OMO CHILD: Shoma Bulko, 2 years old
Shoma was born in the Kara tribal village of Dus. He was born to a mother who experienced Woman Mingi in 2011. Shoma was rescued by Feyissa Babur and Lale Sime of OMO CHILD. Shoma Bulko was named by our OMO CHILD staff as are many of our children who are rescued. If a child is Mingi, it’s often unnamed. Shoma’s mother began to show in her pregnancy and the tribal elders condemned her child as Mingi. Shoma’s mother was required to leave her newborn baby alone in a hut, with no food or water, a common occurrence with Mingi infants. Shoma’s father delivered his baby to a policeman in order to save him. The policeman washed Shoma, nourished him, and wrapped him in warm blankets to keep him alive. OMO CHILD was called and rescued Shoma. He is doing very well at the OMO CHILD home where he is in good health, a very funny child, and is considered a handsome toddler boy.
OMO CHILD: Musse Dikara, 5 years old
Musse Dikara was born in the Hamer tribe’s Dimeka village in 2008. He was rescued by Ariyo Dore and Lale Labuko of OMO CHILD. When Musse was a young boy, he was playing in the village and fell. Musse chipped his teeth on a rock where, in this tribal area, a “chipped tooth” of any sort on a child is considered “cursed” or Mingi. The Hamer tribal elders ordered Musse be separated from his family but his mother found another option. Musse’s mother noted that she could not separate from her son or allow the elders to take him. She asked that OMO CHILD be called by telephone and be made aware of this situation. She asked that OMO CHILD come and allowed the staff to rescue her boy in order to save his life. Musse has adjusted well to the home atmosphere where he is very playful and enjoys the company of his nannies and home companions.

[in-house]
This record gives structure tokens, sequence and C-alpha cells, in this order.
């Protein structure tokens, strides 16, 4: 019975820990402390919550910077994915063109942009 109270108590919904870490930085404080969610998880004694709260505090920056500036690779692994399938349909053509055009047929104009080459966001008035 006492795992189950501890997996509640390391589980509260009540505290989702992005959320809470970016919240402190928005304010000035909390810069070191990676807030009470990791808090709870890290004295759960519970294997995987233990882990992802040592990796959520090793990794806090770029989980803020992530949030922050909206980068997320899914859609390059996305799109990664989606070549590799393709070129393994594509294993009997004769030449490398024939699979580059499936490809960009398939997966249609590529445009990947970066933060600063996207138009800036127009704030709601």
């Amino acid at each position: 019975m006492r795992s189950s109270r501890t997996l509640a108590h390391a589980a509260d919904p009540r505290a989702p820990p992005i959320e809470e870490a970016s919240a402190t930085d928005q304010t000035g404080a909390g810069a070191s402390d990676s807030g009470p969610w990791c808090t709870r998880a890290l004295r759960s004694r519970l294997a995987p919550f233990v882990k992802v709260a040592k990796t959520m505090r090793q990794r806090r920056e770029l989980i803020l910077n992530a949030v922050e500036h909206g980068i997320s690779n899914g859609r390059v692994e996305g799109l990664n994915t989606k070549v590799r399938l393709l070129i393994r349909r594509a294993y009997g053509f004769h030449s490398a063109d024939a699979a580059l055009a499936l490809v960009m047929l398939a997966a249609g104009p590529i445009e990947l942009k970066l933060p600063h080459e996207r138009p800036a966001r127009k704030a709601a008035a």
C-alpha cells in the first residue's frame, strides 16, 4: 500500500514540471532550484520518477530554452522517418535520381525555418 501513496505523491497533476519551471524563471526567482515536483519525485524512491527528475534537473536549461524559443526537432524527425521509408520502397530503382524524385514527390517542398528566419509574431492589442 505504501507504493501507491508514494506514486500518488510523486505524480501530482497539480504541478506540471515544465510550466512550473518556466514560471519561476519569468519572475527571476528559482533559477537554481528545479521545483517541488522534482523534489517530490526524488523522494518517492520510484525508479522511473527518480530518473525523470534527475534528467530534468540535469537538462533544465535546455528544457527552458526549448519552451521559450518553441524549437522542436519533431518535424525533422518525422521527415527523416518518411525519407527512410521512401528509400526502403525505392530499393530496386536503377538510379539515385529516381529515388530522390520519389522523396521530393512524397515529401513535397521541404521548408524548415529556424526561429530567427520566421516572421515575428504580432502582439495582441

OMO CHILD: Zino Karmi, 7 years old
Zino was born in the Kara tribe and grew up as a normal child until the age of three. He was then labeled Teeth Mingi by the tribal elders, meaning his top teeth came in before his bottom teeth. In 2009, OMO CHILD was just beginning formally in Ethiopia and word began to travel that Lale Labuko was rescuing Mingi children. For this reason, Zino’s father brought him to Korcho (a less remote Kara village) where Lale was able to rescue him. Zino was taken to the OMO CHILD home where he lives, happily and healthy. Zino was a healthy child when he was rescued and continues to grow well. He attends private school with his home mates, has a calm personality, and can still understand the native Kara language. Currently, Zino is learning Amharic and English as well. His favorite food is bread served with tea. His favorite color is white and his closest friend at the home is Budo Delti. Though Zino is often a quiet boy he is gifted with music, enjoys singing, and often taps his fingers to the rhythm of songs.
OMO CHILD: Isaac, 8 years old
Born in the Hamer tribe, Isaac (pronounced Yes-ak in Amharic) was rescued close to the town of Dimeka. Isaac’s mother ran away from her village to save her son, declared Teeth Mingi, as his baby teeth were growing in from the top jaw before the bottom jaw. In Dimeka, Isaac’s mother gave her child to the police who then brought him to the OMO CHILD home. Isaac is a rambunctious child and his nannies spend special time with him in order to teach him proper behavior. He is always smiling and enjoys being in front of the camera, whether it is photography or video, he enjoys the spotlight. He loves to run, play and has an energetic disposition.